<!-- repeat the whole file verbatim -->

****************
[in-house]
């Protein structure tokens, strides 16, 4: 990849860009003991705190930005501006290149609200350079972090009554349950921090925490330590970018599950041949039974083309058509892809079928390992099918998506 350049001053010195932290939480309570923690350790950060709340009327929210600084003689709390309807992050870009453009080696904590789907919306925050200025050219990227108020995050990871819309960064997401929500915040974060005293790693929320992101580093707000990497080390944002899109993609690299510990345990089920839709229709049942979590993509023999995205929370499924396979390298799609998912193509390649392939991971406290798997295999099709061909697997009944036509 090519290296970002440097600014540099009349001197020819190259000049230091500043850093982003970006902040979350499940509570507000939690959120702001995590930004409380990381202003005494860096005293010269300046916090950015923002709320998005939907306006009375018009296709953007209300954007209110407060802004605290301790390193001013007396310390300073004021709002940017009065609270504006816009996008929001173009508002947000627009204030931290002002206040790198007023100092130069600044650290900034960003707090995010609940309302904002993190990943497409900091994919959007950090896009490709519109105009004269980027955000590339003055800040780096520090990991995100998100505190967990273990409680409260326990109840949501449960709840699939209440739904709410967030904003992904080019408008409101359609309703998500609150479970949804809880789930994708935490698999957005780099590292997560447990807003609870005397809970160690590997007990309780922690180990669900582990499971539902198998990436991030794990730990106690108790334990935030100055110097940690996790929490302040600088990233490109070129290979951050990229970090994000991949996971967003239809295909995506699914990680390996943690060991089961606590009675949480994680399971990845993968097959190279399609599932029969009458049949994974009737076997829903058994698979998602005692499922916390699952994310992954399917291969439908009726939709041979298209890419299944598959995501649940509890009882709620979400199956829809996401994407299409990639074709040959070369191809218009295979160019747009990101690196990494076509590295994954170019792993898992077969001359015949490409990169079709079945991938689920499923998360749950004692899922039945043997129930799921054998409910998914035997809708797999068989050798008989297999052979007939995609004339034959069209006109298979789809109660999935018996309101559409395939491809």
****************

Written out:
[in-house]
């Protein structure tokens, strides 16, 4: 990849860009003991705190930005501006290149609200350079972090009554349950921090925490330590970018599950041949039974083309058509892809079928390992099918998506 350049001053010195932290939480309570923690350790950060709340009327929210600084003689709390309807992050870009453009080696904590789907919306925050200025050219990227108020995050990871819309960064997401929500915040974060005293790693929320992101580093707000990497080390944002899109993609690299510990345990089920839709229709049942979590993509023999995205929370499924396979390298799609998912193509390649392939991971406290798997295999099709061909697997009944036509 090519290296970002440097600014540099009349001197020819190259000049230091500043850093982003970006902040979350499940509570507000939690959120702001995590930004409380990381202003005494860096005293010269300046916090950015923002709320998005939907306006009375018009296709953007209300954007209110407060802004605290301790390193001013007396310390300073004021709002940017009065609270504006816009996008929001173009508002947000627009204030931290002002206040790198007023100092130069600044650290900034960003707090995010609940309302904002993190990943497409900091994919959007950090896009490709519109105009004269980027955000590339003055800040780096520090990991995100998100505190967990273990409680409260326990109840949501449960709840699939209440739904709410967030904003992904080019408008409101359609309703998500609150479970949804809880789930994708935490698999957005780099590292997560447990807003609870005397809970160690590997007990309780922690180990669900582990499971539902198998990436991030794990730990106690108790334990935030100055110097940690996790929490302040600088990233490109070129290979951050990229970090994000991949996971967003239809295909995506699914990680390996943690060991089961606590009675949480994680399971990845993968097959190279399609599932029969009458049949994974009737076997829903058994698979998602005692499922916390699952994310992954399917291969439908009726939709041979298209890419299944598959995501649940509890009882709620979400199956829809996401994407299409990639074709040959070369191809218009295979160019747009990101690196990494076509590295994954170019792993898992077969001359015949490409990169079709079945991938689920499923998360749950004692899922039945043997129930799921054998409910998914035997809708797999068989050798008989297999052979007939995609004339034959069209006109298979789809109660999935018996309101559409395939491809």